pronunciationguide.info

Czech and Slovak

[diacritics] | [vowels] | [vowel combinations] | [consonants] | [stress] | [slavic prepositions] | [bottom]

These are Slavic languages stretched over the Latin alphabet, which means that the correspondence between letters and sounds may often not be what you'd expect. However, the rules for Czech pronunciation are perfectly consistent and unambiguous, so with the aid of this guide as a reference, you should never have difficulty pronouncing a Czech name. The Slovak language is very closely related, and rarely encountered in classical announcing, so you're safe assuming it's basically the same as Czech.

Diacritics

Achtung! Czech uses some symbols that aren't always available in the standard fonts on most computers, which means you may or may not be seeing this page displayed correctly. The following table should determine whether or not you have the necessary fonts:

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If the first group of symbols doesn't at least approximately match the second, then much of what's displayed below will not look right either. You may be able to remedy this by installing the necessary Central European fonts.

These symbols, in particular the haeks (see below), are vital clues to the proper pronunciation of Czech names. Unfortunately, since they are nonstandard in America and Western Europe, people (and record labels) in these countries often print Czech names without the haeks; thus one often sees, e.g. Dvorák instead of Dvoák, and Janácek instead of Janáek. With less familiar names this can mislead one into faulty pronunciation. There's no easy solution to this problem, one must simply try to learn and recognize patterns.

Aside from the haek, Czech also uses an acute accent (á, é, etc.) to indicate a lengthening of vowels, see below.

Vowels

In most cases accent marks don't alter the sounds of Czech vowels, they merely elongate them, which is irrelevant for announcing purposes. The two exceptions to this are and ó, which are listed separately below.

a, áah
e, éeh
yeh
i, íee
ooh
óoo, as in "root" (elongated)
u, ú, oo, as in "root"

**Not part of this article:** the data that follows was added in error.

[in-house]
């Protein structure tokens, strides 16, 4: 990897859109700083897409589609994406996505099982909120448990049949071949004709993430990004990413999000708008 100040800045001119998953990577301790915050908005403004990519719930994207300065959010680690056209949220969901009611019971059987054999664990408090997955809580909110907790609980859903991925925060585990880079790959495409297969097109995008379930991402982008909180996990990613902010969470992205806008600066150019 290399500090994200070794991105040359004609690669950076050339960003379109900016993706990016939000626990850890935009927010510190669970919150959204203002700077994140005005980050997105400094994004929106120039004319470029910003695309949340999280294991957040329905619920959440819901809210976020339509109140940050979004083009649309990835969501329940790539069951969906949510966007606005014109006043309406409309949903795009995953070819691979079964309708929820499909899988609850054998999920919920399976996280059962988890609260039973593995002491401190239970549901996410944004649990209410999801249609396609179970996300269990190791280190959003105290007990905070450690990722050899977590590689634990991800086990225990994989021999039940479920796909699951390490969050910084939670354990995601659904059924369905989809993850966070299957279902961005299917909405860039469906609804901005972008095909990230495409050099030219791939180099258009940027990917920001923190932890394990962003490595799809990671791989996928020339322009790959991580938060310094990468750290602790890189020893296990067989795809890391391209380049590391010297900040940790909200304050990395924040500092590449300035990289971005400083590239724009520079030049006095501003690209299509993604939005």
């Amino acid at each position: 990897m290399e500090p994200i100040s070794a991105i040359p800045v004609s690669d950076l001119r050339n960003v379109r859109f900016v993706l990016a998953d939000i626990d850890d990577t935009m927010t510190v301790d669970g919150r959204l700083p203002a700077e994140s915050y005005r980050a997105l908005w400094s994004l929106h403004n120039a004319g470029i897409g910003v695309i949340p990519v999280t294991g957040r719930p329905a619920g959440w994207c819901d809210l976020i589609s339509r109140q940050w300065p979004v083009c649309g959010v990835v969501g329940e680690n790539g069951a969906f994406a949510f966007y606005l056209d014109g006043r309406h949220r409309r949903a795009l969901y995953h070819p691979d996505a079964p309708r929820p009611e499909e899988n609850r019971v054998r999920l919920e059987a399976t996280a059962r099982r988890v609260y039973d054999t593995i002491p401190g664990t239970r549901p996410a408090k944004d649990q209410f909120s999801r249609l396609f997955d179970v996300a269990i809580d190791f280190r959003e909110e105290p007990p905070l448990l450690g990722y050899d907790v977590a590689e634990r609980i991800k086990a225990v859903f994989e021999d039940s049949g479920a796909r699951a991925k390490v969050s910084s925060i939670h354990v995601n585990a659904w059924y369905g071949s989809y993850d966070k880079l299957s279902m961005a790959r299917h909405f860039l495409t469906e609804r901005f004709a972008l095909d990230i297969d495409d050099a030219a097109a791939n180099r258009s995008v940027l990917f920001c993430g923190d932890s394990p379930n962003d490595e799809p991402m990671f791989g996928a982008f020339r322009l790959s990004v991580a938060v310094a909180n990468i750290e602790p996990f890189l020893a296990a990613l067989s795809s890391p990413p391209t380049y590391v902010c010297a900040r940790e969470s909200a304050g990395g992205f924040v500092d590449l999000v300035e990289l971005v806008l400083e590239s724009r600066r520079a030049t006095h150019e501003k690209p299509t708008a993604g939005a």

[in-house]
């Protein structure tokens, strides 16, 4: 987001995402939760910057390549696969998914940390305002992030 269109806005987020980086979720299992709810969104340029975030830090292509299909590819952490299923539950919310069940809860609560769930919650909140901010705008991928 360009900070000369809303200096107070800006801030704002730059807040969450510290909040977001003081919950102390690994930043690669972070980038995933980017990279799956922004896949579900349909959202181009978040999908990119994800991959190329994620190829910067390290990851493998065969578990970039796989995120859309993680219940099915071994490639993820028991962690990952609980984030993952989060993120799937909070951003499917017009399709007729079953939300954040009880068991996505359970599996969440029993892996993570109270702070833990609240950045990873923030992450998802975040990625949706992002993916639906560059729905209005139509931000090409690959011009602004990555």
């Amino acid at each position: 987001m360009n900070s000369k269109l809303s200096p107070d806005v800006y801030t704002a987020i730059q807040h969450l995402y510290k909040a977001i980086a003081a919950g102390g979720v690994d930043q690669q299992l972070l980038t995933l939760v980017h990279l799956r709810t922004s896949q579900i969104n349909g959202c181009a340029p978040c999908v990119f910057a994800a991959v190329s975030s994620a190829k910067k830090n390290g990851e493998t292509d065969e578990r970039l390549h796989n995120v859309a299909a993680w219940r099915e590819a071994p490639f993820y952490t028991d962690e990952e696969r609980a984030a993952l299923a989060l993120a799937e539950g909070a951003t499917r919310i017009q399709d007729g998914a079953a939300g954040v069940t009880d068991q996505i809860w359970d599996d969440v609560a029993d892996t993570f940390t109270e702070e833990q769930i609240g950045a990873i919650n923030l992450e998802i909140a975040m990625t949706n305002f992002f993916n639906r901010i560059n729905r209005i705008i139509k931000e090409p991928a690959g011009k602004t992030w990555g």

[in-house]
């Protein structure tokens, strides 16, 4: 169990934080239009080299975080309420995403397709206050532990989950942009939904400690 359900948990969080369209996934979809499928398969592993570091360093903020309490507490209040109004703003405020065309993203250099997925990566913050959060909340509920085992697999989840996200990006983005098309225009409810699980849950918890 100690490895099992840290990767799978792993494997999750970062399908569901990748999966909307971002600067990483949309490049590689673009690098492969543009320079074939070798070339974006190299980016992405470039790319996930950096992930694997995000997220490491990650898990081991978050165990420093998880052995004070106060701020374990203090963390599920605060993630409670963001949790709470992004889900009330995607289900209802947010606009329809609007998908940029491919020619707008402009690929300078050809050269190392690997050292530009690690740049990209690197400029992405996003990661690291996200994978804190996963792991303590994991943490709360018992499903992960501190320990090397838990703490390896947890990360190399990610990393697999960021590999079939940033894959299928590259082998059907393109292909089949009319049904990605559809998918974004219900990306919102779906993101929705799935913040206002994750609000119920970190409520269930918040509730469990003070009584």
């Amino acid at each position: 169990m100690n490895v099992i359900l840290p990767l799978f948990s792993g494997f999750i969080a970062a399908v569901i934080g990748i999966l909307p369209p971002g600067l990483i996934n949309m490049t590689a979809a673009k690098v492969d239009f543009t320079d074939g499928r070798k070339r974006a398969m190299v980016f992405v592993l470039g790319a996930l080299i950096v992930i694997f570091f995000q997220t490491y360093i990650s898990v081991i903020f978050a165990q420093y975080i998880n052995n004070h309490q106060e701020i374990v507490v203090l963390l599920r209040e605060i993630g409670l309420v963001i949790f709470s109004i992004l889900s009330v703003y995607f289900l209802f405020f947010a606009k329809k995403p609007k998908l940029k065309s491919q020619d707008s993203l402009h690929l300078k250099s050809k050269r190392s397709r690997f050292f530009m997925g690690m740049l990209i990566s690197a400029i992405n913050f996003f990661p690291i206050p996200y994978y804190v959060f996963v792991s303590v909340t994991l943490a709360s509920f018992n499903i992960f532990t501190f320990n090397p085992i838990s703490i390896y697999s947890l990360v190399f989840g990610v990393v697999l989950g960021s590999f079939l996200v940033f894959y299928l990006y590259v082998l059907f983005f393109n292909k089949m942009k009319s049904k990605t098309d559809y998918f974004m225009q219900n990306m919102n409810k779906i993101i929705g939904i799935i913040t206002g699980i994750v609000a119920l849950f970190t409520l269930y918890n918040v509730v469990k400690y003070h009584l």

yih, like the y in "rhythm"

Vowel Combinations

Two vowels that appear next to each other in a word are always pronounced separately: e.g. ou is exactly what it looks like: oh-oo. (In normal speech of course, they may be slurred together.)

Consonants

In Czech there are two consonants that do not always behave as consonants: l and r. When surrounded by other consonants, each takes on the role of a vowel, that is, it becomes the nucleus of a syllable. So for example, the following city names are pronounced with two syllables each: Plze = puhl-zehny [audio sample] (though it's better known by its German name, Pilsen = pill-zin [audio sample]) and Brno = ber-no (though in English it's usually stressed on the second syllable [audio sample]). And for a more extreme case: Str prst skrz krk (sterch perst skerz kerk [audio sample]) means something to the effect of "stick finger through throat".

The little inverted carat over some letters is called a haek (hah-chek), and is a characteristic trademark of Czech and Slovak spelling (though it also appears in some other Slavic languages, notably Croatian). It's easy to get used to the pattern: consonants with a haek are usually some variety of sh sound, thus , , , = ch, sh, zh, rzh. The haek is used somewhat differently for (see below) and (see above).

cts, always
ch, as in "church"
chkh, lightly gutteral, as in German "Bach"; can be approximated as h
, dy, e.g. ábel = dyah-bel
gg, always hard, as in "get"
hkh, equivalent to ch
jy, as in German "Johann"
ny, a palatalized n like Italian or French gn
rr: rolled as in Italian
rzh, the r and zh (like s in "measure") should be pronounced simultaneously (e.g. Bedich = bed-rzhikh [audio sample]); may be approximated as zh, or separated into r-zh when between syllables (e.g. Dvoák = dvor-zhahk [audio sample])
sh
, ty, e.g. áva = shtyah-vah
zh, like the s in "measure"

Stress

Stress falls almost always on the first syllable. As in French, accents (á, é, etc.) sometimes affect the pronunciation of vowels, but do not imply stress (e.g. Janáek = yah-nah-chek [audio sample]).

Slavic prepositions

Polish, Czech and Russian all have in common the rather peculiar feature of zero-syllable words, i.e. words such as "w" or "z", spelled with a single consonant and nothing else. These words are prepositions and are thus, by the nature of prepositions, never found in isolation: they always precede another word. For example, there is a set of piano pieces by Janáek called "In the Mist", but the Czech title is V mlhách. This is pronounced by pretending the "V" is part of the second word, which results in vml-hakh (Czech has occasional syllabic l's and r's, you may recall). Yes, it's a mouthful, but that's what Slavic languages are all about. All other cases of zero-syllable prepositions follow this basic pattern.

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list of names with audio samples

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